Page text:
This rare Hanna-Barbera cartoon series originally ran in syndication from September 9, 1967 to June 1, 1968. It's mostly notable for the fact that Bud Abbott provided his voice talents. Stan Irwin, a nightclub manager who had been a friend of the pair, did the voice of Lou, who had passed away in 1959.

In this in-depth interview, Kliph Nesteroff asked Stan about his work on the show:

Stan Irwin: A friend of mine brought the idea up and he was going to produce it. He knew that I could do [the voice of] Costello and brought me along. I would fly in from Vegas, drive and pick up Bud Abbott, go to the recording studio, and drive him back to his house and fly back to Vegas. Bud lisped a lot. A lot. We had to do a lot of retakes. He lived in a house that was smaller than his former bar. He was on a downward slope and the end was near. He needed the cartoon gig and they tolerated him because it was him even though it was retake after retake after retake.


In this episode, Bud and Lou try to bag a bounty by capturing a mountain lion named Sawtooth.




September 15, 2014

Sublime Exotics #1

Having some extra time on my hands while I earn the funds to complete my home music studio, I decided to channel my creative energies into compiling and editing a show that mixes vintage, sometimes obscure, music with vintage, sometimes obscure, animation.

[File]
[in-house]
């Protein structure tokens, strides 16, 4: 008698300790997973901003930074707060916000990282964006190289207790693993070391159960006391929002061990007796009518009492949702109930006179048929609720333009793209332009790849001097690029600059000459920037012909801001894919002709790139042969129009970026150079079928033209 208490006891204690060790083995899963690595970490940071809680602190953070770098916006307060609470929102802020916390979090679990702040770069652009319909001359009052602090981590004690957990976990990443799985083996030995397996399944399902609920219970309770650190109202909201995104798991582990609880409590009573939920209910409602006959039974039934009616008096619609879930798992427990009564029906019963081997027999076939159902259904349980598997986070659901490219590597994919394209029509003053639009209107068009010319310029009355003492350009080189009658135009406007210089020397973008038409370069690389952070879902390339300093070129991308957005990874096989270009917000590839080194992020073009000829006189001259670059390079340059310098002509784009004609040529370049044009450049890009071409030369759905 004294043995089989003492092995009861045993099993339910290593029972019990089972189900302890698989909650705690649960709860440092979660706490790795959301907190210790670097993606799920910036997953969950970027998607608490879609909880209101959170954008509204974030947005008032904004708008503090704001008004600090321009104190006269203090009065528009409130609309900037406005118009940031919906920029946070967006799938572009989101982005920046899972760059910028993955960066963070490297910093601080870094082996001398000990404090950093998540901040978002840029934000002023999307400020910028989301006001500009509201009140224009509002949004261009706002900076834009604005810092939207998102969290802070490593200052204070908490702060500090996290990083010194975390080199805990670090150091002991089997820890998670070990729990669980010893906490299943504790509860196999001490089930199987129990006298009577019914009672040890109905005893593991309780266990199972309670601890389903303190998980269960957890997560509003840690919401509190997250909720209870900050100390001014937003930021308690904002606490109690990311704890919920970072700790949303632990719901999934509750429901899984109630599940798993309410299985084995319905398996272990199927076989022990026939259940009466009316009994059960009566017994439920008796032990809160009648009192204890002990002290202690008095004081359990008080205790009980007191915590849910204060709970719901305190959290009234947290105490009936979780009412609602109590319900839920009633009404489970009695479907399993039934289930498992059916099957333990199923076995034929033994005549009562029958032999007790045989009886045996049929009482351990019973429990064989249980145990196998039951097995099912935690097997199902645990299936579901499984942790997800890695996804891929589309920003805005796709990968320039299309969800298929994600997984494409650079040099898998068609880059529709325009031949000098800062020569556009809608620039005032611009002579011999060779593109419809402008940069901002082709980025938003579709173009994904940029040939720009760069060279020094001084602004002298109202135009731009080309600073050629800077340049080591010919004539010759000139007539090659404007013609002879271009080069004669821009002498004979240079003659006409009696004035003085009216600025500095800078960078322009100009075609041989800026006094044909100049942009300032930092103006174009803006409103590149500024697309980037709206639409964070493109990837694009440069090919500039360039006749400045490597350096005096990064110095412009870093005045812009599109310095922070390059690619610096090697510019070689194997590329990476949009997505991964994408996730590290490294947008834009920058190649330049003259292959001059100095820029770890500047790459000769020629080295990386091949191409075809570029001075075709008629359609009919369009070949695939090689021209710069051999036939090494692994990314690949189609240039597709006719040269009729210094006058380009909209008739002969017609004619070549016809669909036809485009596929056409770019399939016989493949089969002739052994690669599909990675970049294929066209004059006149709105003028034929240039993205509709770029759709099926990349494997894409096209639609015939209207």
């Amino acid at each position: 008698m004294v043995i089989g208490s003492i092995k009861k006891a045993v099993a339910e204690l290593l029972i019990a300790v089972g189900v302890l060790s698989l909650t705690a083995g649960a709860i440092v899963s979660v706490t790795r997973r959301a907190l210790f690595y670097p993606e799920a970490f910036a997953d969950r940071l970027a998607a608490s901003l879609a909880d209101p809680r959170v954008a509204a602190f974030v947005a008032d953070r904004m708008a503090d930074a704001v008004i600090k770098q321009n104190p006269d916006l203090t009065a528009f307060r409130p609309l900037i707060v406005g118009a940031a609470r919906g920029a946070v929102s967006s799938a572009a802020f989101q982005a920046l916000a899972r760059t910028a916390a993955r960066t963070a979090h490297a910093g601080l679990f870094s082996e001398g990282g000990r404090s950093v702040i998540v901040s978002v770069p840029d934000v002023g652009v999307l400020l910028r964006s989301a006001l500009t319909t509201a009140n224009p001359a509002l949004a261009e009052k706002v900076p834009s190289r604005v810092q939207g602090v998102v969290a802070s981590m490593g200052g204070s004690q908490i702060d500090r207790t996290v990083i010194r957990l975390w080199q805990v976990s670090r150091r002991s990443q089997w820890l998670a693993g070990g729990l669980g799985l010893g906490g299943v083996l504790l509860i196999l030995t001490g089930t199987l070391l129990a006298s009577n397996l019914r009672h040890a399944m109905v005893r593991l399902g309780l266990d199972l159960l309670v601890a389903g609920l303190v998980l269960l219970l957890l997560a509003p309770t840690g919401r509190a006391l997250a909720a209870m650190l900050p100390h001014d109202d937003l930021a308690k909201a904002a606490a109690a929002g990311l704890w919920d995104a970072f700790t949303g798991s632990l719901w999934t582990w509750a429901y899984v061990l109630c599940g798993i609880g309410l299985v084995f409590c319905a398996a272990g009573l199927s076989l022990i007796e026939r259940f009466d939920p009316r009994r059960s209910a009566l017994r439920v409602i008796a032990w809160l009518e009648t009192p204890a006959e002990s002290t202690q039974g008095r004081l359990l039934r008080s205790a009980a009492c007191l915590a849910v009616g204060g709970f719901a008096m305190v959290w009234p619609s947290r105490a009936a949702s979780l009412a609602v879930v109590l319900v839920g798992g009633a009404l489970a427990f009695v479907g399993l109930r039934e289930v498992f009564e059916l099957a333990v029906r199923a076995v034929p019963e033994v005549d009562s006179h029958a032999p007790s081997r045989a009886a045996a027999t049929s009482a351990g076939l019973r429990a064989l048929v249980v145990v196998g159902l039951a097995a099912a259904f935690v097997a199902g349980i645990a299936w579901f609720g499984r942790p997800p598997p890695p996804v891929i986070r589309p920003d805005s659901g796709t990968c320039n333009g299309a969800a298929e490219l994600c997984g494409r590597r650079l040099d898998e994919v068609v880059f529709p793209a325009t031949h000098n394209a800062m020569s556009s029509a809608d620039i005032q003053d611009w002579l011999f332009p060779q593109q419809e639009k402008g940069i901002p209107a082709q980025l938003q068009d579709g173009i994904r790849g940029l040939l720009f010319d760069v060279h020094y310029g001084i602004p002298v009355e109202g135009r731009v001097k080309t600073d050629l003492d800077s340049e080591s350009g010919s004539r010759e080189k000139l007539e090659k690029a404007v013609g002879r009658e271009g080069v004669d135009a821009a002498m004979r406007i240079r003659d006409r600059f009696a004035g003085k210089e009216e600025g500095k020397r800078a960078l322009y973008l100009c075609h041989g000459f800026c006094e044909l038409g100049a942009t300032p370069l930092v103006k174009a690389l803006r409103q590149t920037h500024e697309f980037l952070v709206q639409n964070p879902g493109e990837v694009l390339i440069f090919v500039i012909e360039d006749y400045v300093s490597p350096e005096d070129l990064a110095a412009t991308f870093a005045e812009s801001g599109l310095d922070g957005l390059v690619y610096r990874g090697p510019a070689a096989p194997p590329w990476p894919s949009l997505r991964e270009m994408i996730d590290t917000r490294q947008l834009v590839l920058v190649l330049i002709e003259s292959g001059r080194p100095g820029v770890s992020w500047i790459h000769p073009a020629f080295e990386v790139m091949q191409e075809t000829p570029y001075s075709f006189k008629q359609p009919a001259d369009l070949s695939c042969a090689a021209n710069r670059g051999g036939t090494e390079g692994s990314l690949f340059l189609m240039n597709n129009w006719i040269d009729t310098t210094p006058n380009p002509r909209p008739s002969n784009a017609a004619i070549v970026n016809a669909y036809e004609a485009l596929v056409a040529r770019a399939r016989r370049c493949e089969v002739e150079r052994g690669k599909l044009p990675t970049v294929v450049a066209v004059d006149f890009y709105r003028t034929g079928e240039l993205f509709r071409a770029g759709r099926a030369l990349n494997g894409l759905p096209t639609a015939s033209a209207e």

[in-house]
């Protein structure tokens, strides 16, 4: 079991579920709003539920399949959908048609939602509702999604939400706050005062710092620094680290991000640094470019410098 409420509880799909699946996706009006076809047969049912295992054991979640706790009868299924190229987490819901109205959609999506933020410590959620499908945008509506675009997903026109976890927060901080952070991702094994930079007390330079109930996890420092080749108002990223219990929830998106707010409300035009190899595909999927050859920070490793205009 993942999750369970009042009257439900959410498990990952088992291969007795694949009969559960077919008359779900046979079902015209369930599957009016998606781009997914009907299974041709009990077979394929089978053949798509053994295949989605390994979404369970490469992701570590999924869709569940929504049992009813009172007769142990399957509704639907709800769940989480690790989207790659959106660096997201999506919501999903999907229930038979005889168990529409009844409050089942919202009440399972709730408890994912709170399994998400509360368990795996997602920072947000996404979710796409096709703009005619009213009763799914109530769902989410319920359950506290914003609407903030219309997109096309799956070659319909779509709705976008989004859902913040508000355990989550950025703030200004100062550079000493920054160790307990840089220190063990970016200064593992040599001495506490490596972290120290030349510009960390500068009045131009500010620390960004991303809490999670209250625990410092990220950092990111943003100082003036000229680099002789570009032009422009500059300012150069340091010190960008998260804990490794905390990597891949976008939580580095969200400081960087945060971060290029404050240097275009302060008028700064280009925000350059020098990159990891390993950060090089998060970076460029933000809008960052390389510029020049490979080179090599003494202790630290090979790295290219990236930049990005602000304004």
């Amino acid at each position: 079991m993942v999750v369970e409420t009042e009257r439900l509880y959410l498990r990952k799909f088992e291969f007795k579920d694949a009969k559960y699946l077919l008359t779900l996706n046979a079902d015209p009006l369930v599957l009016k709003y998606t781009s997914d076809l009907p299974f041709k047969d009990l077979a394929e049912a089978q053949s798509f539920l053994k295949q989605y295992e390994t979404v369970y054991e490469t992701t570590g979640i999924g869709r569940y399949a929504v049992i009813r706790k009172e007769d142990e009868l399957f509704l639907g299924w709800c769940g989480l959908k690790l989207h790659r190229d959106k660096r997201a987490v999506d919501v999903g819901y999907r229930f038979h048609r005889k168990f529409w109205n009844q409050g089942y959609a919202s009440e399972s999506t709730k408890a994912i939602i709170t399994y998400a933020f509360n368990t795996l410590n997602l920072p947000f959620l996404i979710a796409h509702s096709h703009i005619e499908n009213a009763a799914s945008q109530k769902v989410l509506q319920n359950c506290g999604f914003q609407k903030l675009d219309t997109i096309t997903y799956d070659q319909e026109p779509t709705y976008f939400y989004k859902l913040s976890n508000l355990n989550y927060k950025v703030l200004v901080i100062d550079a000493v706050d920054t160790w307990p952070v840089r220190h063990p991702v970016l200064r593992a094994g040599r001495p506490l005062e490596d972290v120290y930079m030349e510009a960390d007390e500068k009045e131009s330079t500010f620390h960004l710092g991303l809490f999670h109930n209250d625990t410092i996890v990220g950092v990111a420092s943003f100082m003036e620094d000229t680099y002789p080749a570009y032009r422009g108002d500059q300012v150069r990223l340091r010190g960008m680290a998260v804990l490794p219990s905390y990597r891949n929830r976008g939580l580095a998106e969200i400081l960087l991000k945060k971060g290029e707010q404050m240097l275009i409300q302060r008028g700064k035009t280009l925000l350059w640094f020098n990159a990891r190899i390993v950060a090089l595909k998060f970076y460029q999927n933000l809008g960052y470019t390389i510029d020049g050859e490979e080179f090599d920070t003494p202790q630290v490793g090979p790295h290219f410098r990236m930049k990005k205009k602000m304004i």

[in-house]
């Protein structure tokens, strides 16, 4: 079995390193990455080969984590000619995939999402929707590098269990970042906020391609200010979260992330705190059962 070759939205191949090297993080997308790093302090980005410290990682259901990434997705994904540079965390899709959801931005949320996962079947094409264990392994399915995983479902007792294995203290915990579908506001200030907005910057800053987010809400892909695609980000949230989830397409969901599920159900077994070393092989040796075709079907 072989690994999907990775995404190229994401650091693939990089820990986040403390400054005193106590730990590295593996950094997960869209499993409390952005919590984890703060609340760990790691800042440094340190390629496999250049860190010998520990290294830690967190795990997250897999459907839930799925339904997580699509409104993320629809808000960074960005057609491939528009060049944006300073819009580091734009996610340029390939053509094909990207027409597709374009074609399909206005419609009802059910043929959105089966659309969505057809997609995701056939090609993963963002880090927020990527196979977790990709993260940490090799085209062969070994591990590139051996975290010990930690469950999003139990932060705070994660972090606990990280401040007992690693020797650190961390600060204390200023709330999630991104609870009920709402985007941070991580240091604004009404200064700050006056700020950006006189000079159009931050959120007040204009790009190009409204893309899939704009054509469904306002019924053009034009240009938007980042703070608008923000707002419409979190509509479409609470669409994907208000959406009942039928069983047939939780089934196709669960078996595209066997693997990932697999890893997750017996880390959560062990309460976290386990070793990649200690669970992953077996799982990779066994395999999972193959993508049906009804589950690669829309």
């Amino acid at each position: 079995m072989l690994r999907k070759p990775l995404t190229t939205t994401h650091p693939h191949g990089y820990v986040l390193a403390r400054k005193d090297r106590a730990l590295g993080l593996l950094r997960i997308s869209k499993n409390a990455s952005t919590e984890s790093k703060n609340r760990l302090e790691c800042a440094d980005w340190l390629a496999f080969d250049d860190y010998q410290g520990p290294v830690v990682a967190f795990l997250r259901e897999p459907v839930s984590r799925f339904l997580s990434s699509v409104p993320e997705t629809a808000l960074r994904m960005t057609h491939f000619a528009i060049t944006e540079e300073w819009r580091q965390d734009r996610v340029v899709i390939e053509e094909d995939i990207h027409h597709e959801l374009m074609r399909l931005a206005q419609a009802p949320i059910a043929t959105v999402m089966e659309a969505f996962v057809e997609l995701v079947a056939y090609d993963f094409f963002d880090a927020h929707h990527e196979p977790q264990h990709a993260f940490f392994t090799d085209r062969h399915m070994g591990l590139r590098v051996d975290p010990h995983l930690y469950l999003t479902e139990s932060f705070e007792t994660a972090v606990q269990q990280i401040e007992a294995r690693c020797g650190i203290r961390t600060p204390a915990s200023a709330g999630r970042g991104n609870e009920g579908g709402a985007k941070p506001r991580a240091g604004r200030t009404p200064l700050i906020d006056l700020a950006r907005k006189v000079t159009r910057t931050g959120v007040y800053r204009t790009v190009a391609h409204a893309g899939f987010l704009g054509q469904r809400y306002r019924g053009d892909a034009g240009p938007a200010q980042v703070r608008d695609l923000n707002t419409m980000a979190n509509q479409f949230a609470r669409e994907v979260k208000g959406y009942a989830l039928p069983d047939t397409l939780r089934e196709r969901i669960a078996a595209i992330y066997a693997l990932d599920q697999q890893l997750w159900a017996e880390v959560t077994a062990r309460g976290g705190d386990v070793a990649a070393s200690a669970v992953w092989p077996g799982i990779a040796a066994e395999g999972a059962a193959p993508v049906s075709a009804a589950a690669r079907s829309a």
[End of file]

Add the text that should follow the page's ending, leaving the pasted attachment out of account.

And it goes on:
At times the music and animation seem to be working in concert to tell a story. At other times, the animation serves merely as eye candy to accompany the music.

I'd like to dedicate this program to all artists everywhere. Your lives and works are testimony to the unlimited potential of mankind to create, rather than to destroy.

This installment features music by Spirit, Traffic, Sherbet, Leon Russell & Marc Benno, Daddy Cool, Mark Fry, and Starcastle, as well as award-winning animation by Andrey Khryanovsky, Ivan Ivanov-Vano, Paula MacDougall, Josef Misik, Wang Shuchen, Gerry Paquette and Ishu Patel.

Enjoy!







Opening Title: Animation from The Glass Harmonica (1968), directed by